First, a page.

Do Kwon gets bail in Montenegro passport forgery case

A year after the algorithmic stablecoin Terra collapsed in a crypto bank run that destroyed tens of billions of dollars in value, its cofounder, Do Kwon, has been granted bail in Montenegro.


Kwon, 31, was indicted there for allegedly using a forged Costa Rican passport to try to fly to Dubai. He has pleaded not guilty.

After a court appearance on Thursday, a judge granted bail to Kwon and Han Chong-joon, the former chief financial officer of Terraform Labs, who also was apprehended at the airport with fake travel documents. Each paid 400,000 euros, or about $435,000, according to Bloomberg, and they were ordered to remain under house arrest with police supervision until a trial.

While Kwon’s fate plays out in Montenegro, where he faces up to five years in prison, both the U.S. and South Korea want him extradited. The lead South Korean prosecutor overseeing Kwon’s case, Dan Sung-han, told the Wall Street Journal earlier this month that it’s unclear how long a trial could drag out, especially if Kwon appeals the result.

Dan has argued that Kwon should be tried in South Korea because that’s where he was while allegedly committing most of his crimes. The prosecutor has been putting together his case against Kwon for months and collected evidence “that cannot be easily obtained in the U.S.,” he told the Journal. This likely includes materials gathered from raiding the home of Terraform Labs cofounder Daniel Shin and the offices of firms tied to the Chai payments app that Shin founded.  

If Kwon is tried in South Korea, he’ll likely face charges similar to those leveled against Shin, who earlier this year was charged with fraud, breach of duty, and embezzlement. Kwon could face more than 40 years in prison if convicted, Dan told the Journal, which would be the longest jail term for financial crimes in the nation’s history. 

South Korean prosecutors have charged Shin and other individuals linked to Terra of breaking the nation’s capital markets laws on the basis that Luna, the sister token of the Terra stablecoin, is a security. Dan told the Journal he sees no problem with this because of how Luna was structured, and he’s confident a judge will agree.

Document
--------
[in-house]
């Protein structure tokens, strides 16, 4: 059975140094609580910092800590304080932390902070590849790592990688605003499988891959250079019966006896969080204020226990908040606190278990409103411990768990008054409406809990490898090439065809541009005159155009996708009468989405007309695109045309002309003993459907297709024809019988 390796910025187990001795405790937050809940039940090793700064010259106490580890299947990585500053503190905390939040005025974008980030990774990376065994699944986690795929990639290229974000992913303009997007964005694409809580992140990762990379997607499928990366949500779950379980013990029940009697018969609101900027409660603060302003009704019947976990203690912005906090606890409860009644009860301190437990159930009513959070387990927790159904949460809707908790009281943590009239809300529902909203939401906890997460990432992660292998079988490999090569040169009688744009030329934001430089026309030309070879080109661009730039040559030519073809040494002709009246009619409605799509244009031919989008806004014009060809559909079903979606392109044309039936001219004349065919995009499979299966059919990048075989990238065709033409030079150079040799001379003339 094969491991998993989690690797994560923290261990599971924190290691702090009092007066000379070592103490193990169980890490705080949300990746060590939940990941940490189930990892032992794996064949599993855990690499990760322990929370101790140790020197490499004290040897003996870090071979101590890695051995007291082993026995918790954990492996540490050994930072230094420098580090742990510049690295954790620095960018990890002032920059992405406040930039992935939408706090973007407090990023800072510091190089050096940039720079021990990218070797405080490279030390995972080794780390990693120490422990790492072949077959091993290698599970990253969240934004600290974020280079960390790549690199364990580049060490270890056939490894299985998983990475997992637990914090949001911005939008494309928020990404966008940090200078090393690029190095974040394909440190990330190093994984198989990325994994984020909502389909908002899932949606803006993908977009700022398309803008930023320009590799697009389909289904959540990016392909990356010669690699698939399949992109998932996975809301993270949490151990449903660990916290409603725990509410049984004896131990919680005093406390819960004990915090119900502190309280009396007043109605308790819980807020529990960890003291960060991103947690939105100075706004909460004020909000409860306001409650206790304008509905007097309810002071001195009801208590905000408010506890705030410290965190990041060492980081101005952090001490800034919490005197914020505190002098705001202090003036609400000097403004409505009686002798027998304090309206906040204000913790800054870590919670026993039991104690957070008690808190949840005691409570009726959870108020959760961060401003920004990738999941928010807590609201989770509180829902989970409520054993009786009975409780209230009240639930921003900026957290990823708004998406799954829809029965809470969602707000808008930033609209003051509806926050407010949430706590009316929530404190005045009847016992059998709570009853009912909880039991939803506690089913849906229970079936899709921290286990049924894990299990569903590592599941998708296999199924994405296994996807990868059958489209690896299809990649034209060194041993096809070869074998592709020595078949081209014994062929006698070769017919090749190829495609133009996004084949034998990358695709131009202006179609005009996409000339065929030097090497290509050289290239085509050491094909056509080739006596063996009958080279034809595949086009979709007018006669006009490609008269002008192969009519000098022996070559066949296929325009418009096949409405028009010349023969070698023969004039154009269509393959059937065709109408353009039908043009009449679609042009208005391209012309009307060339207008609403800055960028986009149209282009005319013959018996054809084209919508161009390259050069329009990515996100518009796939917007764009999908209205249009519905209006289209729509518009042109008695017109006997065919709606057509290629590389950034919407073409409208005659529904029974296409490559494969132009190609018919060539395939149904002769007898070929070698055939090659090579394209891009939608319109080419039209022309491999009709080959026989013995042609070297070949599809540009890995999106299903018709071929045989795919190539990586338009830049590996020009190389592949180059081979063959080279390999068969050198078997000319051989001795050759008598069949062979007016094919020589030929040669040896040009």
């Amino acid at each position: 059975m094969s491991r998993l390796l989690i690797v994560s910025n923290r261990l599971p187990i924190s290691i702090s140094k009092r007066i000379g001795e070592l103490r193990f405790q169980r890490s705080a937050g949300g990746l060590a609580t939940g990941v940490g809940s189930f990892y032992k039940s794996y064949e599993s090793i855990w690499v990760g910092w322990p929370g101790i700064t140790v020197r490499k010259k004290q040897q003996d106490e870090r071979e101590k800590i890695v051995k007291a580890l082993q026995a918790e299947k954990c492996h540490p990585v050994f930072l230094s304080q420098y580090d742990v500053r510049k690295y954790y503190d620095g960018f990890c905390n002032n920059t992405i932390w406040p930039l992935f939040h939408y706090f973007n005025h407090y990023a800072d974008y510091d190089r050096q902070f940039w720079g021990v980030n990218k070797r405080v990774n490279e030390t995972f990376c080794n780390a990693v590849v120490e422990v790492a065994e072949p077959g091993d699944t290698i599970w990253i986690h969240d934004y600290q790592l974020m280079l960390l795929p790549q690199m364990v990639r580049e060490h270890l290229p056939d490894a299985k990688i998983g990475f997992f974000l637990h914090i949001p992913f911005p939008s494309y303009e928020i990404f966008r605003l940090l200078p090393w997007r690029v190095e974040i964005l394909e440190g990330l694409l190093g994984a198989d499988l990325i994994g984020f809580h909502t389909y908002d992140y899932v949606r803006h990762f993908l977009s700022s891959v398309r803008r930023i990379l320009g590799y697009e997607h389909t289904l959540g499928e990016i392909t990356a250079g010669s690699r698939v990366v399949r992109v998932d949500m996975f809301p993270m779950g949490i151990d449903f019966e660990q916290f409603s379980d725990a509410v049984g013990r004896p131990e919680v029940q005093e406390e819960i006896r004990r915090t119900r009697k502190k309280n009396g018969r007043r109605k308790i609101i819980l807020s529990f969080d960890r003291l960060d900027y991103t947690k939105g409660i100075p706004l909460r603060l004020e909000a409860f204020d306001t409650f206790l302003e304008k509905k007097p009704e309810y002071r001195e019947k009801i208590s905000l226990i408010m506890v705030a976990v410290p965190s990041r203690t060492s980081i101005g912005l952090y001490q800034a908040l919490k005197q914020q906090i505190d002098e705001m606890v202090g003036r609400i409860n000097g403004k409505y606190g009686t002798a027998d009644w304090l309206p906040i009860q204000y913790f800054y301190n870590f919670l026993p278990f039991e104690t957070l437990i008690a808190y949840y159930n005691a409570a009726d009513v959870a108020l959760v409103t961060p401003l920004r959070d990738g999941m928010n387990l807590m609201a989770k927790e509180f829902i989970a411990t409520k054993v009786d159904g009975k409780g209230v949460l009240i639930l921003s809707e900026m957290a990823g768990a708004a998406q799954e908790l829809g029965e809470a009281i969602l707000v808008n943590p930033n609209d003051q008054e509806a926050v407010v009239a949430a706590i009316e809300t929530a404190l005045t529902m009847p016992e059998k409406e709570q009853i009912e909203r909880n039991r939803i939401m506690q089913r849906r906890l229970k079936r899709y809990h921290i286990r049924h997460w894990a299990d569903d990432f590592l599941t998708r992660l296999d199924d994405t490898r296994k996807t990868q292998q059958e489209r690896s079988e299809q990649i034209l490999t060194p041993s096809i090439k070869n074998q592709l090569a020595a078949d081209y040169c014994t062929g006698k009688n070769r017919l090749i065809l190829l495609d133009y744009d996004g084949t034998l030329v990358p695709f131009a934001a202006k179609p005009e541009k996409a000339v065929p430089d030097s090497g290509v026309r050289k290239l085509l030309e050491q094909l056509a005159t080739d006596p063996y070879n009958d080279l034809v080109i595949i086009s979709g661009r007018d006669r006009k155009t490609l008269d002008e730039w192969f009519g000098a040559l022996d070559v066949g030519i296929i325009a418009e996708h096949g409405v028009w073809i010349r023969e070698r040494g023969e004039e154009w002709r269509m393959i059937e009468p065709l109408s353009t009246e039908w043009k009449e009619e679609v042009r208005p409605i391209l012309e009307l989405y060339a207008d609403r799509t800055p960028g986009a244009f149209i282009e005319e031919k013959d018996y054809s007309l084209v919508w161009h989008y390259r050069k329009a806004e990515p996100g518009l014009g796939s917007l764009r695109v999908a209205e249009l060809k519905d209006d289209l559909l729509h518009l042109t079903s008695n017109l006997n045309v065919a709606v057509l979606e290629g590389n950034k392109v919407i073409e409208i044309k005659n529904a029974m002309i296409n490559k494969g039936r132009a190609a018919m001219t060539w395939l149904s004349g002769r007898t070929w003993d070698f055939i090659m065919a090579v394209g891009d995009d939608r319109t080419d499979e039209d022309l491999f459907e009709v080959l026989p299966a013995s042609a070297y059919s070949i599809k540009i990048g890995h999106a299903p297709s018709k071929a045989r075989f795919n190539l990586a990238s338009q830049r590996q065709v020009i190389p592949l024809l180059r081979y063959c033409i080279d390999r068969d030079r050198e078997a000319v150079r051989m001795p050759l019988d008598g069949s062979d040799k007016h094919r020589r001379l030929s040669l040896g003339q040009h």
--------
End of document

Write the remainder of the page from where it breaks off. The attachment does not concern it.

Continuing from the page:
In the U.S., it’s less clear. The Securities and Exchange Action has brought a civil action against Kwon and Terraform Labs for alleged securities fraud, but it’s unknown whether a judge would agree that Terra and Luna are securities. Although SEC Chair Gary Gensler has often said the vast majority of cryptocurrencies are securities, the agency’s rules on the subject are hazy at best, and it’s mostly relied on acting through enforcement actions against industry players—and A-list celebrities.

In March, federal prosecutors in New York also charged Kwon with conspiracy to defraud, commodities fraud, securities fraud, wire fraud, and conspiracy to engage in market manipulation, according to CoinDesk. In recent months, the U.S. Attorney’s Office for the Southern District of New York, which is pursuing the charges against Kwon, has been largely successful in similar cases.

Last week, a former OpenSea employee was found guilty of using insider knowledge of which NFTs would be to be listed on the marketplace’s homepage to personally profit, and on Tuesday, a former Coinbase employee was sentenced to two years in prison in a crypto-tipping scheme. 

It’s unclear to which country Kwon will be extradited, assuming he is, and which potential outcome would most help Terra’s investors. Many on Crypto Twitter have pointed out that despite the magnitude of his alleged crimes, Kwon’s bail seemed comparatively low and that he is being treated lightly in Montenegro.

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